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There are only two things that are certain in life, death, and taxes! Nobody likes to pay them but many begrudgingly do so to pay for the upkeep of a society and nation from infrastructure to the army (e.g. the social contract).
At least that's the theory.
There are various models to set tax levels, from progressive models to flat-rate taxation. Here we explore some interesting taxation proposals from Robert Ernest Hall and see how they differ from other forms of tax.
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Who is Robert Ernest Hall?
Robert Ernest Hall ("Bob") is an American economist and a Robert and Carole McNeil Senior Fellow at Stanford University's Hoover Institution. He is best known as a macroeconomist but tends to prefer to refer to himself as an "applied economist".
"I’m an applied economist with interests in employment, technology, competition, and economic policy in the aggregate economy and in particular markets." - Robert Hall.
Robert earned his BA in Economics from the University of California in Berkeley and also holds a Ph.D. in Economics from MIT. At MIT his Ph.D. thesis was entitled Essays on the Theory of Wealth under the supervision of Robert Solow.
Hall is most famous for joint-creating the principle of a flat tax with Alvin Rabushka. The two men co-authored a book by the same name, The Flat Tax, and regularly work as advisers in Eastern European countries who wish to adopt the principle in their economies as well as various American government agencies.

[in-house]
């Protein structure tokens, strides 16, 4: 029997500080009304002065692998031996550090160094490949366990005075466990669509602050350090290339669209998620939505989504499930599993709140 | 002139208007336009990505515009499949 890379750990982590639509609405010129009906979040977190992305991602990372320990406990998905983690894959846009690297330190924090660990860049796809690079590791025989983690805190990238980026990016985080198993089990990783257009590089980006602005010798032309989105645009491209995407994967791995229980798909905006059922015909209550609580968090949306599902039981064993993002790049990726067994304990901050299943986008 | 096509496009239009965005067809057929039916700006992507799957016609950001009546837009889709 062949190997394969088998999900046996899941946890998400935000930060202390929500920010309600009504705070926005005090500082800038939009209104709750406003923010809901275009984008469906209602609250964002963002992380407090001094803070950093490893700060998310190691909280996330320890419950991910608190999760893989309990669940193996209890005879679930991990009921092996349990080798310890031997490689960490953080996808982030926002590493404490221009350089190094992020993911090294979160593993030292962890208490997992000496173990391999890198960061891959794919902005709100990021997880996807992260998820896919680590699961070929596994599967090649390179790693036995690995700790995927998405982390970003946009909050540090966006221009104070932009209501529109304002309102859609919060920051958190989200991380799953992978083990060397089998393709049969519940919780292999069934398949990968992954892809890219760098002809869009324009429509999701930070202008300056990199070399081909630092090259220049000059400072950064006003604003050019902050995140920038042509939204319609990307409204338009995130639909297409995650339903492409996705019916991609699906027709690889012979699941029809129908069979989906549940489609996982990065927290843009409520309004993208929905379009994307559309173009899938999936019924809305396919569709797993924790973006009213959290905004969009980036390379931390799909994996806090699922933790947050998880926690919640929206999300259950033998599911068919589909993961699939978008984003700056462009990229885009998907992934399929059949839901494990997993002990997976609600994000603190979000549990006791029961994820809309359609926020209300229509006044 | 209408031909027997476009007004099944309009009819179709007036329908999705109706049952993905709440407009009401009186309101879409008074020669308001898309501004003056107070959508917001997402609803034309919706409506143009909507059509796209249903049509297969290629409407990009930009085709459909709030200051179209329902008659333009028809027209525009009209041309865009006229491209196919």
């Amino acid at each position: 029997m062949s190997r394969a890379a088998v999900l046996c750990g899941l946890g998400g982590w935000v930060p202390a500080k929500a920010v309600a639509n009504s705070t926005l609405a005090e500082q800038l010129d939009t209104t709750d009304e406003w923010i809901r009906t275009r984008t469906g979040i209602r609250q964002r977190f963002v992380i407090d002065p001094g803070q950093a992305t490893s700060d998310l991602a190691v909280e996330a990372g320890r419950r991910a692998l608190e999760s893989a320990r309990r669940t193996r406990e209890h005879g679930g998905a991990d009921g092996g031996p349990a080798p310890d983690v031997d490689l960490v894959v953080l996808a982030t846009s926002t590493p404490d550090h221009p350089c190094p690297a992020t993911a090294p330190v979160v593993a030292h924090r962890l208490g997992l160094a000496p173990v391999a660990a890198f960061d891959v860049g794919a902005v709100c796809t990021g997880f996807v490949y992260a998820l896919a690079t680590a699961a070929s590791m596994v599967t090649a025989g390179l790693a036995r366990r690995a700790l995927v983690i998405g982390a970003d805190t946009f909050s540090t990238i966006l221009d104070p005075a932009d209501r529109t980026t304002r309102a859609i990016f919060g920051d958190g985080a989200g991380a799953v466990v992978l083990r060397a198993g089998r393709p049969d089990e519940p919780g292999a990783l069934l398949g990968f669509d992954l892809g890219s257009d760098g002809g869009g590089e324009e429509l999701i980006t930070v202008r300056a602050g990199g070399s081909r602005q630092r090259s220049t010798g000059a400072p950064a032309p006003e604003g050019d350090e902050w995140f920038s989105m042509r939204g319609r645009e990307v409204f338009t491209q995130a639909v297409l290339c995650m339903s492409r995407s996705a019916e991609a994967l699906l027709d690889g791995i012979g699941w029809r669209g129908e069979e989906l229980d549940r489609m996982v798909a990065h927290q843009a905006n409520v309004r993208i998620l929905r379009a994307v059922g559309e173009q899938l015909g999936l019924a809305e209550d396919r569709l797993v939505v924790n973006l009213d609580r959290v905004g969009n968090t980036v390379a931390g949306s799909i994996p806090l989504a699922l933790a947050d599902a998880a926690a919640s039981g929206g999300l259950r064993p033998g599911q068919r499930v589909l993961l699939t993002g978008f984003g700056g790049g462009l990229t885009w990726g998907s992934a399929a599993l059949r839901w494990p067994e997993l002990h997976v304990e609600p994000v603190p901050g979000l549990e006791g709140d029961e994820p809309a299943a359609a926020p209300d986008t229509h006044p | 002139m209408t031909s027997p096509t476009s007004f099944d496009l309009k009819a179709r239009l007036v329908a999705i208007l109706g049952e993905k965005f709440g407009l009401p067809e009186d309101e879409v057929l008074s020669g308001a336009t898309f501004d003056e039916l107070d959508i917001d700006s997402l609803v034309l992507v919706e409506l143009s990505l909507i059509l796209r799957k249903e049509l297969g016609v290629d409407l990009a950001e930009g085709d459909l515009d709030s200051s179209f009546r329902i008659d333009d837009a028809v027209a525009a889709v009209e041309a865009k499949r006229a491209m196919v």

"I have advised a number of government agencies on national economic policy, including the Justice Department, the Treasury Department, the Federal Reserve Board, and the Congressional Budget Office, where I serve on the Advisory Committee. I served on the National Presidential Advisory Committee on Productivity. I have testified on numerous occasions before congressional committees concerning national economic policy." - Robert Hall.
Robert is currently a member of the Hoover Institution, the National Academy of Sciences, a fellow at both the American Academy of Arts and Sciences and the Econometric Society, and a member of the National Bureau of Economic Research (NBER).
He is also the "chairman of the Business Cycle Dating Committee, the body responsible for setting the start and end dates of U.S. economic recessions. Hall served as President of the American Economic Association in 2010 and is a long-time member of the Brookings Panel on Economic Activity." - Wikipedia.
Today, Hall's research focuses "on levels of activity and stock market valuations in market economies and on the economics of high technology, particularly the Internet.
His most recent book, Digital Dealing: How e-Markets Are Transforming the Economy, was published by W. W. Norton in 2001." - Hoover Institute.
What is a flat-rate tax?
A flat tax, short for flat-rate tax, is a taxation system with a constant marginal rate. It is generally applied to individual or corporate incomes.
"A true flat tax would be a proportional tax, but implementations are often progressive and sometimes regressive depending on deductions and exemptions in the tax base. There are various tax systems that are labeled "flat tax" even though they are significantly different." - Wikipedia.
Historically some nations have instituted flat-rate taxes, like the tax reforms by Emperor Augustus in the Roman Empire. Today some countries, like Russia, Latvia Lithuania, Hungary, and Estonia, currently implement flat-rate tax rates.